California's budget deficit has swelled to a projected $16 billion — much larger than had been predicted just months ago — and will force severe cuts to schools and public safety if voters fail to approve tax increases in November, Gov. Jerry Brown said Saturday.
The Democratic governor said the shortfall grew from $9.2 billion in January in part because tax collections have not come in as high as expected and the economy isn't growing as fast as hoped for. The deficit has also risen because lawsuits and federal requirements have blocked billions of dollars in state cuts.
Brown did not release details of the newly calculated deficit Saturday, but he is expected to lay out a revised spending plan Monday. The new plan for the fiscal year that starts July 1 hinges in large part on voters approving higher taxes.
The governor has said those tax increases are needed to help pull the state out of a crippling decade shaped by the collapse of the housing market and recession. Without them, he warned, public schools and colleges, and public safety, will suffer deeper cuts.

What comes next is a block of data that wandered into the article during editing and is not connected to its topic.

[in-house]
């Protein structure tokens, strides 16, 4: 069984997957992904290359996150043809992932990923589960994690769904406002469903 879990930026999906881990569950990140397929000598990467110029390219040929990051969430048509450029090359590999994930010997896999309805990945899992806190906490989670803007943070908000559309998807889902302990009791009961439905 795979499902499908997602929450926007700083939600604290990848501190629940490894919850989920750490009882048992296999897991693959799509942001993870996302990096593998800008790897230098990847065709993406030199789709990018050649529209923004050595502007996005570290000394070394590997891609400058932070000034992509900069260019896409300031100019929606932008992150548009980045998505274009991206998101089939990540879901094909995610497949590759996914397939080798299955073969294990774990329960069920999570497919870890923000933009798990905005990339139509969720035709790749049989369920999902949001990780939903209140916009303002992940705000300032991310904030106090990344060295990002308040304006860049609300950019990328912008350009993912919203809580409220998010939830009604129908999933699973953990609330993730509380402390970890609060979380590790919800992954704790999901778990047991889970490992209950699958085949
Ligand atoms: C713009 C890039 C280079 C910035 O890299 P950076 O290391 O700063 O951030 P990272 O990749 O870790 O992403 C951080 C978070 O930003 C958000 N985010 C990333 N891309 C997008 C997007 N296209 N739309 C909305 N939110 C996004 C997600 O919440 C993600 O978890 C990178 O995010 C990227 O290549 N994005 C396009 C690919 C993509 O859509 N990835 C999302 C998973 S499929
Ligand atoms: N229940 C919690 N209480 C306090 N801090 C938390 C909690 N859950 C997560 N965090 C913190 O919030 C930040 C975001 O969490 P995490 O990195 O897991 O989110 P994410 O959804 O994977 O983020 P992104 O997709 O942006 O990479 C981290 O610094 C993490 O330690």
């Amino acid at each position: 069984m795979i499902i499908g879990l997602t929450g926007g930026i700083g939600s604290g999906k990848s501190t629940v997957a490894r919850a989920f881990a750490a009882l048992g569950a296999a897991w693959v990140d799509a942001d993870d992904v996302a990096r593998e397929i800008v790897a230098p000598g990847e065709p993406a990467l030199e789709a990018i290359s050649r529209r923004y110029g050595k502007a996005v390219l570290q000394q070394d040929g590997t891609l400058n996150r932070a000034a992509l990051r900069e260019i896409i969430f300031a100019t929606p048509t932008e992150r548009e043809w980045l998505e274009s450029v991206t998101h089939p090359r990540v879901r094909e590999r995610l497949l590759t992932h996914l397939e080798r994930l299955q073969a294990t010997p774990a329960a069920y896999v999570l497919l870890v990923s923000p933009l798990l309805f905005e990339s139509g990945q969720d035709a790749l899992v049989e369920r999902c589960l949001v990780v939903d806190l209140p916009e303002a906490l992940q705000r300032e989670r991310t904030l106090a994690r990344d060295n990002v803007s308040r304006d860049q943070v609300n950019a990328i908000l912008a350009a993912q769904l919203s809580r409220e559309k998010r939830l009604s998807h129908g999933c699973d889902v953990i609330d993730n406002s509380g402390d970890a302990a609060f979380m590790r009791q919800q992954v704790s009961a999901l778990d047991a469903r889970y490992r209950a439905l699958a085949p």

Democrats, who control the Legislature, have resisted Brown's proposed cuts so far this year. Republican lawmakers criticized the majority party for building in overly optimistic tax revenues.
"Today's news underscores how we must rein in spending and let our economy grow by leaving overburdened taxpayers alone," said Assembly Republican leader Connie Conway in a statement.
The governor pursued a ballot initiative because Republican lawmakers would not provide the votes needed to reach the two-thirds legislative majority required to raise taxes.
Assembly Speaker John Perez, D-Los Angeles, acknowledged that lawmakers have "limited and difficult choices left to solve the deficit." Senate President Pro Tem Darrell Steinberg, D-Sacramento, said he wasn't surprised by the deficit spike given that state tax revenue have fallen $3.5 billion below projections in the current year.
"We will deal with it," Steinberg said Saturday. "And we know that more cuts are inevitable but we will do our very, very best to save more than we lose, especially for those in need."
Under Brown's tax plan, California would temporarily raise the state's sales tax by a quarter-cent and increase the income tax on people who make $250,000 or more. Brown is projecting his tax initiative would raise as much as $9 billion, but a review by the nonpartisan analyst's office estimates revenue of $6.8 billion in fiscal year 2012-13.